In April, ITT's accrediting agency said ITT Technical Institute hadn't shown itself to be in compliance with all its standards.
Last week, the Department of Education announced it was no longer allowing ITT to enroll students receiving financial aid. This week ITT announced it would be shutting down, saying, "The actions of and sanctions from the U.S. Department of Education have forced us to cease operations ... and we will not be offering our September quarter."
Students in a bind
Anthony Carrube, a 30-year-old former Coast Guard petty officer was one semester short of graduating from ITT Tech with an associate's degree in computer networking when he got the news.
He's worried about whether any schools will take his 12 credit hours for his classes which he took three nights a week at ITT's location in Wilmington, Massachusetts. Classes were on the second floor of a rented office building in converted meeting rooms. He paid for them using the GI Bill.
"It was stuff you could have done by yourself at home," he said of the classroom experience. "You go to class, bring your books, and they tell you to do your work out of the books."
Teachers, he said, were largely there to "babysit" and answer the occasional question. Sometimes the classes were "overbooked," he said, and there would be a second class of 30 students and their teacher sharing the same space.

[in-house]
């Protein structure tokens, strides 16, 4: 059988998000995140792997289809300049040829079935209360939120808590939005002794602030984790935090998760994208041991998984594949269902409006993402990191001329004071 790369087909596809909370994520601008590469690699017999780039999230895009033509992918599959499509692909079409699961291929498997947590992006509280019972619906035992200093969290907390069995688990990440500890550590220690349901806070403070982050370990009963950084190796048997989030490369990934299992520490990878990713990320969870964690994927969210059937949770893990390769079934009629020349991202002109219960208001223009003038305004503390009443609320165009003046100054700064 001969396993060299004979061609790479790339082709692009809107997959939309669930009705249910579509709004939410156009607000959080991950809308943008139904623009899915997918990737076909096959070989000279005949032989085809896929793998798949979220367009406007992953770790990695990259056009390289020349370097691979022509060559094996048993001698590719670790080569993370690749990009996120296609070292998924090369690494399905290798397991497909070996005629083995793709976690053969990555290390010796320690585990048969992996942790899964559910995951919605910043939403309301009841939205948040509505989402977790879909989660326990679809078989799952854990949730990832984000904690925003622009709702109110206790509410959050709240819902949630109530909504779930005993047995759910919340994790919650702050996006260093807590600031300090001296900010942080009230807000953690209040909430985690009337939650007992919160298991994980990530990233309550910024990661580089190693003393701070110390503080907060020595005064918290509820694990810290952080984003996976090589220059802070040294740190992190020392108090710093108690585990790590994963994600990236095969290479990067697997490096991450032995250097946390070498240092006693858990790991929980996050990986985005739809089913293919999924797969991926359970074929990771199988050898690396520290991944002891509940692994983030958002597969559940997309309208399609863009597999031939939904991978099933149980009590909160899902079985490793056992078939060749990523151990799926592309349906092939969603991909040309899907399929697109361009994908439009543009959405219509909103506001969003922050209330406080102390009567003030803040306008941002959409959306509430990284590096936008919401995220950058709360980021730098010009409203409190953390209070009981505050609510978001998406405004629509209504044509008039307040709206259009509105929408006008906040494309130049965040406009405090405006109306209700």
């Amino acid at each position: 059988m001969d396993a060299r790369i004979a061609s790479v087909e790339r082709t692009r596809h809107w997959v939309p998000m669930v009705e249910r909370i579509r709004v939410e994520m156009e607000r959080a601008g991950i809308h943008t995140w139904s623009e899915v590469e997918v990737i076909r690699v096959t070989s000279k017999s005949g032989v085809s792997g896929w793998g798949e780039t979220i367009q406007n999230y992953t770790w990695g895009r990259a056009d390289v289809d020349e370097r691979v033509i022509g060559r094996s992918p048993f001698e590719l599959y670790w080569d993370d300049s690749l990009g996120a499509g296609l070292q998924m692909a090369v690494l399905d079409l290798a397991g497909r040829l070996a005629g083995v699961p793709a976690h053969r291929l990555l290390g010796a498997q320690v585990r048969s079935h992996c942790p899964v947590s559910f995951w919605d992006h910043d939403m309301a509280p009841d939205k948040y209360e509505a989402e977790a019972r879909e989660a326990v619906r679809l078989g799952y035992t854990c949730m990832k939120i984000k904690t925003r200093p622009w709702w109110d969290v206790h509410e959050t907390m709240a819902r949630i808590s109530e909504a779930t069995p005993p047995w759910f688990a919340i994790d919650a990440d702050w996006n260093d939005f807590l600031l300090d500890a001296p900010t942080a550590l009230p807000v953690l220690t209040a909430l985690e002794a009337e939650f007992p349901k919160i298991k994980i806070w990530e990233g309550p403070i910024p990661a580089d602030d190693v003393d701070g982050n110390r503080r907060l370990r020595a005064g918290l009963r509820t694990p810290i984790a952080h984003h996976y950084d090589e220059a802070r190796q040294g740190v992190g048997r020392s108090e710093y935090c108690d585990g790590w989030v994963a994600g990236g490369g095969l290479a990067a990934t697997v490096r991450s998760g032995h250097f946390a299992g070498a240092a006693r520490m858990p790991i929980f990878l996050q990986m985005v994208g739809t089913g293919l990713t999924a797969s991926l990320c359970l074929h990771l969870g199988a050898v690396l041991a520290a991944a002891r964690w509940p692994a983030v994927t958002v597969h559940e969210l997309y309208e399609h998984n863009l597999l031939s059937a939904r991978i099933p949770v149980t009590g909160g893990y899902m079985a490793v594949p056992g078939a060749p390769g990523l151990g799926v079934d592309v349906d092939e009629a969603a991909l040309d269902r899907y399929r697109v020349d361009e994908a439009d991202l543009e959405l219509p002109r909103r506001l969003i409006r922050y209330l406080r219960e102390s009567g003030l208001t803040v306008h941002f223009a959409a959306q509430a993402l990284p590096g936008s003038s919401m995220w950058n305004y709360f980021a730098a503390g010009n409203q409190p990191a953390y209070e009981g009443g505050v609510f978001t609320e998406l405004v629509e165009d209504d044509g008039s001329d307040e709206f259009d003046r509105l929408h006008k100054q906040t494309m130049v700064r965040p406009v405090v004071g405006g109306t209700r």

"I'm scrambling to find something to do with these credits," Carrube told NBC News by phone. "I don't want to waste two years of school."
The Department of Education published a blog post detailing options for former ITT Tech students and a landing page at studentaid.gov/ITT for forthcoming information.
"The school's decisions have put its students and millions of dollars in taxpayer-funded federal student aid at risk," it read. "One possible outcome of oversight actions is that a school may choose to close rather than take corrective actions, which can cause disruption and disappointment for current students."
The post outlined the two options students have: Apply for a discharge and possibly get some of your money back, or transfer your credits to another "comparable" school.
A tough lesson
But there's a catch.
If you transfer your credits, you're not eligible for a discharge. And it's not clear how many credits a reputable school will accept, if any.
Advocates say students should just try to cash out and start over or otherwise move on with their lives.
"It's best for folks to cut their losses," Alexis Goldstein, a senior policy analyst at Americans for Financial Reform, told NBC News in a phone interview. She said students have had a lot of problems getting good schools to accept ITT credits.
"Get that debt canceled and get that weight lifted," said Goldstein. "Otherwise you might not be able to transfer that many credits — and still have to pay tens of thousands of dollars in loans to a school that no longer exists."
A selection of a blank student loan discharge form.
Source: Department of Education